Alabama native William Christenberry, Jr. died on November 28 from complications of Alzheimer’s disease at 80 years old. In announcing his death, The Washington Post recognized him as “one of the most respected and influential artists of the modern South.”
As an Alabama artist, Christenberry’s work reflected his obsession with the landscape of his home. Born in 1936, he grew up in Tuscaloosa, spending his summers with his grandparents in Hale County, and receiving art degrees from the University of Alabama.
He is best known for his iconic photographs of Alabama’s changing landscape, and our collection contains approximately 50 of his polaroids and larger-format images. However, Christenberry began his study of art as a painter influenced by the work of abstract expressionist painters. At that time, he saw his photos as guides and inspiration for his painting, rather than as works of art themselves.
All of these elements—growing up in Alabama and appreciating the beauty of the landscape, as well as its complicated history—came together for him when he discovered Let Us Now Praise Famous Men, written by James Agee and Walker Evans. Christenberry used the book and his own work to create a series of paintings of old and forgotten structures, beginning with the tenant houses. Though he made few, the Museum recently acquired one of these early paintings, Tenant House I. The painting is now hanging in the contemporary galleries, and Christenberry’s major sculpture, Dream Building (for Birmingham), is on view at the Museum, as well. With approximately 70 examples of Christenberry’s work reflecting his practice across all media, we hope to become a center for study of this important Alabama artist.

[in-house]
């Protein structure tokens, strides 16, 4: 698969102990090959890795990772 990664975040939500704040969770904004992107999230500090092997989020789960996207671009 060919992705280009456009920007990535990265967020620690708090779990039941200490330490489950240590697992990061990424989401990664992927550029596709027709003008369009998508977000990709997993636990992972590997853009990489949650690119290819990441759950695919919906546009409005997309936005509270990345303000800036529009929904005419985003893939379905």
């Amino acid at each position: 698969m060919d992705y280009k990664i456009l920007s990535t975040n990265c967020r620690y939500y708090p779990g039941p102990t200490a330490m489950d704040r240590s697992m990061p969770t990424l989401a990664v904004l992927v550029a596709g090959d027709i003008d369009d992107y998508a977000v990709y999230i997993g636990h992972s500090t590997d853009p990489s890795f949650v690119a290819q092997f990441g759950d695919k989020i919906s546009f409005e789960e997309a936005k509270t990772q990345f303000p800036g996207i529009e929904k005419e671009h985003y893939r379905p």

In visits with Bill over the years, I came to understand more clearly the difference between nostalgia and sentiment. He was so clear that his images were not about a longing for the past or a place, but instead poetic expressions of marking the passing of time.
“I’m not interested in just recording the vernacular, but how time and the elements affect things,” he said. “[It’s] not linked with nostalgia for something gone, but a strong degree of sentiment for that which I’ve known throughout my life.”
Though Christenberry once said he didn’t consider himself a regional artist, the continuity of work like his and those following in his footsteps is important as a documentary of this state across time. It also transcends this place and reflects the human condition. We are all, after all, of our particular place.
“Whenever someone asks why I always photograph in Alabama,” Christenberry told photography critic Andy Grundberg in 2001, “I have to answer that, yes, I know there are other places, but Alabama is where my heart is.”